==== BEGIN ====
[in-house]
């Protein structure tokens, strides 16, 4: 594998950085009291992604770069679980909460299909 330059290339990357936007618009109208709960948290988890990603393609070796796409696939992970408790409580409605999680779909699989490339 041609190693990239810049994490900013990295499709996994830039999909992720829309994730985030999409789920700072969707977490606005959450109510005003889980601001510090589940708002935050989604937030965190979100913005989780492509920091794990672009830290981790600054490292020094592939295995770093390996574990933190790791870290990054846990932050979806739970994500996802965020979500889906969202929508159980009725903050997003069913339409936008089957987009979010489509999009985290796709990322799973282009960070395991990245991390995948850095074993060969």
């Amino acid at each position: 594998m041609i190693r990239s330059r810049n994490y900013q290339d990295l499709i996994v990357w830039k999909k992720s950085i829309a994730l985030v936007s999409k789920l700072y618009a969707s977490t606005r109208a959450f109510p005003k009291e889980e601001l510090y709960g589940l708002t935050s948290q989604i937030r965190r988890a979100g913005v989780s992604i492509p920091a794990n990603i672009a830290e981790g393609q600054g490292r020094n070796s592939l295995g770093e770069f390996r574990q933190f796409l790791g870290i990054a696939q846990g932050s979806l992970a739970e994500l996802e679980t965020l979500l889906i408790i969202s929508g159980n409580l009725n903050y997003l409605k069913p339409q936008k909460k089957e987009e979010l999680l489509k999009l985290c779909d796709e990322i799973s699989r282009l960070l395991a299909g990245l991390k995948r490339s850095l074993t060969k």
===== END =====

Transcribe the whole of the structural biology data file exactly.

[in-house]
């Protein structure tokens, strides 16, 4: 594998950085009291992604770069679980909460299909 330059290339990357936007618009109208709960948290988890990603393609070796796409696939992970408790409580409605999680779909699989490339 041609190693990239810049994490900013990295499709996994830039999909992720829309994730985030999409789920700072969707977490606005959450109510005003889980601001510090589940708002935050989604937030965190979100913005989780492509920091794990672009830290981790600054490292020094592939295995770093390996574990933190790791870290990054846990932050979806739970994500996802965020979500889906969202929508159980009725903050997003069913339409936008089957987009979010489509999009985290796709990322799973282009960070395991990245991390995948850095074993060969």
């Amino acid at each position: 594998m041609i190693r990239s330059r810049n994490y900013q290339d990295l499709i996994v990357w830039k999909k992720s950085i829309a994730l985030v936007s999409k789920l700072y618009a969707s977490t606005r109208a959450f109510p005003k009291e889980e601001l510090y709960g589940l708002t935050s948290q989604i937030r965190r988890a979100g913005v989780s992604i492509p920091a794990n990603i672009a830290e981790g393609q600054g490292r020094n070796s592939l295995g770093e770069f390996r574990q933190f796409l790791g870290i990054a696939q846990g932050s979806l992970a739970e994500l996802e679980t965020l979500l889906i408790i969202s929508g159980n409580l009725n903050y997003l409605k069913p339409q936008k909460k089957e987009e979010l999680l489509k999009l985290c779909d796709e990322i799973s699989r282009l960070l395991a299909g990245l991390k995948r490339s850095l074993t060969k």